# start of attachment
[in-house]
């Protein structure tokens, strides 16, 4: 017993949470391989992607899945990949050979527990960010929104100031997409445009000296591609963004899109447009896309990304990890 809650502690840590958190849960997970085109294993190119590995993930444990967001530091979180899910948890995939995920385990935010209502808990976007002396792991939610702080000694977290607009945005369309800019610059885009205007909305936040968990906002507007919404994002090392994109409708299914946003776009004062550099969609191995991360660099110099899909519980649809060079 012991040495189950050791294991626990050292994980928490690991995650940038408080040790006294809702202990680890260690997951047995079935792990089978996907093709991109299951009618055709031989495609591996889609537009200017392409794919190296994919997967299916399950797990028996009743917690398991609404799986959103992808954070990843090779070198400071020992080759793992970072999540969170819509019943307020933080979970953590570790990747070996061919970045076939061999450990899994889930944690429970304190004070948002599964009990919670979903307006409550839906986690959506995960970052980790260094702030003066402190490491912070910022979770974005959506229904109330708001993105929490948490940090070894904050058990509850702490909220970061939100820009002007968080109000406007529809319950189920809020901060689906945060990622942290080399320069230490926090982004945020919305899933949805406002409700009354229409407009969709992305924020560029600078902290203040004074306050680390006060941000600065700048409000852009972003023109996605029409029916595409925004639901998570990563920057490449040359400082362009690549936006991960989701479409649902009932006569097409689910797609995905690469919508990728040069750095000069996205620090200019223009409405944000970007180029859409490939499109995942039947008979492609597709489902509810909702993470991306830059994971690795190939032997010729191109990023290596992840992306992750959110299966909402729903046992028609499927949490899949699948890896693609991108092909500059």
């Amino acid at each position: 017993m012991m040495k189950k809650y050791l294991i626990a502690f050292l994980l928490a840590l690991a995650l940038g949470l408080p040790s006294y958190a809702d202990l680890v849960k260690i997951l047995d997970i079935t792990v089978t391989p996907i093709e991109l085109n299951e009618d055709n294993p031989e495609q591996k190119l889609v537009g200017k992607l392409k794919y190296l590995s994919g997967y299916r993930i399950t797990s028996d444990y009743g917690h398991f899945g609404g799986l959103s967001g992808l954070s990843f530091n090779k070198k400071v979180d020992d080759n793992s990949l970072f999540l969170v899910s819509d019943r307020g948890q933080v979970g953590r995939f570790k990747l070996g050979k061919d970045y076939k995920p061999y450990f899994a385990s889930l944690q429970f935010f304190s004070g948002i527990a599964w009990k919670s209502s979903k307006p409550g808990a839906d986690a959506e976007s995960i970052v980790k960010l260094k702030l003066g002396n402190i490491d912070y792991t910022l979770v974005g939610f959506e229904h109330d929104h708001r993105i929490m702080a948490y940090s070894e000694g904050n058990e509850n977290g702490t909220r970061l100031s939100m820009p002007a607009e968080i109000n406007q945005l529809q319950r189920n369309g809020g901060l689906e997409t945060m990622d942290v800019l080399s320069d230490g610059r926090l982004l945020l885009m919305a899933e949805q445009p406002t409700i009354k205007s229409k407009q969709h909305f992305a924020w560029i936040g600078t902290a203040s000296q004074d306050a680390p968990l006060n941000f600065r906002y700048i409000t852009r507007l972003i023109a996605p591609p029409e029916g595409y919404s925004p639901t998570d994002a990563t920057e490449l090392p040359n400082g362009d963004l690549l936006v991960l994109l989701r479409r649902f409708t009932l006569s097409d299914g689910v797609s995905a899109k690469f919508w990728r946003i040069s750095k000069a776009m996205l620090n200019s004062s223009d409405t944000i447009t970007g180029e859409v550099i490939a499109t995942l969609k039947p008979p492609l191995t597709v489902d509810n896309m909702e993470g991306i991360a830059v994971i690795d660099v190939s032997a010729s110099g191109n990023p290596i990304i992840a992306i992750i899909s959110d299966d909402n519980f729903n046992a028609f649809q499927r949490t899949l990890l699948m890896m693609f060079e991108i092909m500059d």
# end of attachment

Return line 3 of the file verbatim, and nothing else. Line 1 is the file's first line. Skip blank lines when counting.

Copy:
């Amino acid at each position: 017993m012991m040495k189950k809650y050791l294991i626990a502690f050292l994980l928490a840590l690991a995650l940038g949470l408080p040790s006294y958190a809702d202990l680890v849960k260690i997951l047995d997970i079935t792990v089978t391989p996907i093709e991109l085109n299951e009618d055709n294993p031989e495609q591996k190119l889609v537009g200017k992607l392409k794919y190296l590995s994919g997967y299916r993930i399950t797990s028996d444990y009743g917690h398991f899945g609404g799986l959103s967001g992808l954070s990843f530091n090779k070198k400071v979180d020992d080759n793992s990949l970072f999540l969170v899910s819509d019943r307020g948890q933080v979970g953590r995939f570790k990747l070996g050979k061919d970045y076939k995920p061999y450990f899994a385990s889930l944690q429970f935010f304190s004070g948002i527990a599964w009990k919670s209502s979903k307006p409550g808990a839906d986690a959506e976007s995960i970052v980790k960010l260094k702030l003066g002396n402190i490491d912070y792991t910022l979770v974005g939610f959506e229904h109330d929104h708001r993105i929490m702080a948490y940090s070894e000694g904050n058990e509850n977290g702490t909220r970061l100031s939100m820009p002007a607009e968080i109000n406007q945005l529809q319950r189920n369309g809020g901060l689906e997409t945060m990622d942290v800019l080399s320069d230490g610059r926090l982004l945020l885009m919305a899933e949805q445009p406002t409700i009354k205007s229409k407009q969709h909305f992305a924020w560029i936040g600078t902290a203040s000296q004074d306050a680390p968990l006060n941000f600065r906002y700048i409000t852009r507007l972003i023109a996605p591609p029409e029916g595409y919404s925004p639901t998570d994002a990563t920057e490449l090392p040359n400082g362009d963004l690549l936006v991960l994109l989701r479409r649902f409708t009932l006569s097409d299914g689910v797609s995905a899109k690469f919508w990728r946003i040069s750095k000069a776009m996205l620090n200019s004062s223009d409405t944000i447009t970007g180029e859409v550099i490939a499109t995942l969609k039947p008979p492609l191995t597709v489902d509810n896309m909702e993470g991306i991360a830059v994971i690795d660099v190939s032997a010729s110099g191109n990023p290596i990304i992840a992306i992750i899909s959110d299966d909402n519980f729903n046992a028609f649809q499927r949490t899949l990890l699948m890896m693609f060079e991108i092909m500059d």